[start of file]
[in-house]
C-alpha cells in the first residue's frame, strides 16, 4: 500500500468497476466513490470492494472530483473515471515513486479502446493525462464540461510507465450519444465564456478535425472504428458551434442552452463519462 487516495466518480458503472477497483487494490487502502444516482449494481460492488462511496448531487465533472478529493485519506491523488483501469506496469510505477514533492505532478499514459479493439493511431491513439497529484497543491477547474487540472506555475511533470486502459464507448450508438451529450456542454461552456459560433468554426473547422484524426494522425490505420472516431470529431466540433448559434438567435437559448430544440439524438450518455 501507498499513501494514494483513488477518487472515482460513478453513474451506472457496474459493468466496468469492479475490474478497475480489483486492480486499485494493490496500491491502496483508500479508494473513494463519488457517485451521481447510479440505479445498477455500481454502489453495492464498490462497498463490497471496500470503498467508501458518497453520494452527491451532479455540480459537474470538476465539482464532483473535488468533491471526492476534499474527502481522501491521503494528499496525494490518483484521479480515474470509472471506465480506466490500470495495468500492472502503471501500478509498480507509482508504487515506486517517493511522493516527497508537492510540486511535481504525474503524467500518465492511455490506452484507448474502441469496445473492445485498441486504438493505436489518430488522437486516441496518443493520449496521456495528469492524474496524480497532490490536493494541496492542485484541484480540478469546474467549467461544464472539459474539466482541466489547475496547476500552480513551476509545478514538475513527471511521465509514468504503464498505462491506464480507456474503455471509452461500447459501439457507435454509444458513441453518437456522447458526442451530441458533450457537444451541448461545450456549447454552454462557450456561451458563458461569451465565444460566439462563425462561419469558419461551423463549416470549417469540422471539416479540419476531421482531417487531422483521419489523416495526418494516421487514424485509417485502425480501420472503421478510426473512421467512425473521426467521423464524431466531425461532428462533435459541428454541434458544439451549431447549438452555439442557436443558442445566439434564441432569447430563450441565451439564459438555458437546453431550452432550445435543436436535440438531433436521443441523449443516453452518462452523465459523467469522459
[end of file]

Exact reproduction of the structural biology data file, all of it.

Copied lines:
[in-house]
C-alpha cells in the first residue's frame, strides 16, 4: 500500500468497476466513490470492494472530483473515471515513486479502446493525462464540461510507465450519444465564456478535425472504428458551434442552452463519462 487516495466518480458503472477497483487494490487502502444516482449494481460492488462511496448531487465533472478529493485519506491523488483501469506496469510505477514533492505532478499514459479493439493511431491513439497529484497543491477547474487540472506555475511533470486502459464507448450508438451529450456542454461552456459560433468554426473547422484524426494522425490505420472516431470529431466540433448559434438567435437559448430544440439524438450518455 501507498499513501494514494483513488477518487472515482460513478453513474451506472457496474459493468466496468469492479475490474478497475480489483486492480486499485494493490496500491491502496483508500479508494473513494463519488457517485451521481447510479440505479445498477455500481454502489453495492464498490462497498463490497471496500470503498467508501458518497453520494452527491451532479455540480459537474470538476465539482464532483473535488468533491471526492476534499474527502481522501491521503494528499496525494490518483484521479480515474470509472471506465480506466490500470495495468500492472502503471501500478509498480507509482508504487515506486517517493511522493516527497508537492510540486511535481504525474503524467500518465492511455490506452484507448474502441469496445473492445485498441486504438493505436489518430488522437486516441496518443493520449496521456495528469492524474496524480497532490490536493494541496492542485484541484480540478469546474467549467461544464472539459474539466482541466489547475496547476500552480513551476509545478514538475513527471511521465509514468504503464498505462491506464480507456474503455471509452461500447459501439457507435454509444458513441453518437456522447458526442451530441458533450457537444451541448461545450456549447454552454462557450456561451458563458461569451465565444460566439462563425462561419469558419461551423463549416470549417469540422471539416479540419476531421482531417487531422483521419489523416495526418494516421487514424485509417485502425480501420472503421478510426473512421467512425473521426467521423464524431466531425461532428462533435459541428454541434458544439451549431447549438452555439442557436443558442445566439434564441432569447430563450441565451439564459438555458437546453431550452432550445435543436436535440438531433436521443441523449443516453452518462452523465459523467469522459